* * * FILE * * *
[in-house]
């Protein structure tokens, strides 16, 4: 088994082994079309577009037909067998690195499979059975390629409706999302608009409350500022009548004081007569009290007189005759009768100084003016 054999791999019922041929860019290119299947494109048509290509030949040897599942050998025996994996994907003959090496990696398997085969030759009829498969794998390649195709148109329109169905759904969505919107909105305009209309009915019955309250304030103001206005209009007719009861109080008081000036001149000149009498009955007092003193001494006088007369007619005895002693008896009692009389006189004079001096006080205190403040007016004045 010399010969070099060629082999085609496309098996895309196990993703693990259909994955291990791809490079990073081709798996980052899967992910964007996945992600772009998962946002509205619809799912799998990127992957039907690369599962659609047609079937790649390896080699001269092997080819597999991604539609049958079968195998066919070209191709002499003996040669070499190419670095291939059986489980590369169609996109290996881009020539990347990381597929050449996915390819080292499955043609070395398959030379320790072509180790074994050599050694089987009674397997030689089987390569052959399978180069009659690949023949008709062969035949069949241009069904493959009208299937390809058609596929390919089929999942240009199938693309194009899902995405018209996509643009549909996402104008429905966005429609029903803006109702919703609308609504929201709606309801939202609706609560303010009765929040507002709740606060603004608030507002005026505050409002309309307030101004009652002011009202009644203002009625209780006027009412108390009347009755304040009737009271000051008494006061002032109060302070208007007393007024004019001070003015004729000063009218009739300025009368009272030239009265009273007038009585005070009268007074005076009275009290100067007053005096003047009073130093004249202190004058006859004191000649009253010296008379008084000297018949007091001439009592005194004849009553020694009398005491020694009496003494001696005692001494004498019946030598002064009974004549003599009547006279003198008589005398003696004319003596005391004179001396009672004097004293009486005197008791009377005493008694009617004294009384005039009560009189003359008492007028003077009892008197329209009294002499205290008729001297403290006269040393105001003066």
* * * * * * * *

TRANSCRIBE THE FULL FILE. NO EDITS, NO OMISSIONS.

[in-house]
């Protein structure tokens, strides 16, 4: 088994082994079309577009037909067998690195499979059975390629409706999302608009409350500022009548004081007569009290007189005759009768100084003016 054999791999019922041929860019290119299947494109048509290509030949040897599942050998025996994996994907003959090496990696398997085969030759009829498969794998390649195709148109329109169905759904969505919107909105305009209309009915019955309250304030103001206005209009007719009861109080008081000036001149000149009498009955007092003193001494006088007369007619005895002693008896009692009389006189004079001096006080205190403040007016004045 010399010969070099060629082999085609496309098996895309196990993703693990259909994955291990791809490079990073081709798996980052899967992910964007996945992600772009998962946002509205619809799912799998990127992957039907690369599962659609047609079937790649390896080699001269092997080819597999991604539609049958079968195998066919070209191709002499003996040669070499190419670095291939059986489980590369169609996109290996881009020539990347990381597929050449996915390819080292499955043609070395398959030379320790072509180790074994050599050694089987009674397997030689089987390569052959399978180069009659690949023949008709062969035949069949241009069904493959009208299937390809058609596929390919089929999942240009199938693309194009899902995405018209996509643009549909996402104008429905966005429609029903803006109702919703609308609504929201709606309801939202609706609560303010009765929040507002709740606060603004608030507002005026505050409002309309307030101004009652002011009202009644203002009625209780006027009412108390009347009755304040009737009271000051008494006061002032109060302070208007007393007024004019001070003015004729000063009218009739300025009368009272030239009265009273007038009585005070009268007074005076009275009290100067007053005096003047009073130093004249202190004058006859004191000649009253010296008379008084000297018949007091001439009592005194004849009553020694009398005491020694009496003494001696005692001494004498019946030598002064009974004549003599009547006279003198008589005398003696004319003596005391004179001396009672004097004293009486005197008791009377005493008694009617004294009384005039009560009189003359008492007028003077009892008197329209009294002499205290008729001297403290006269040393105001003066």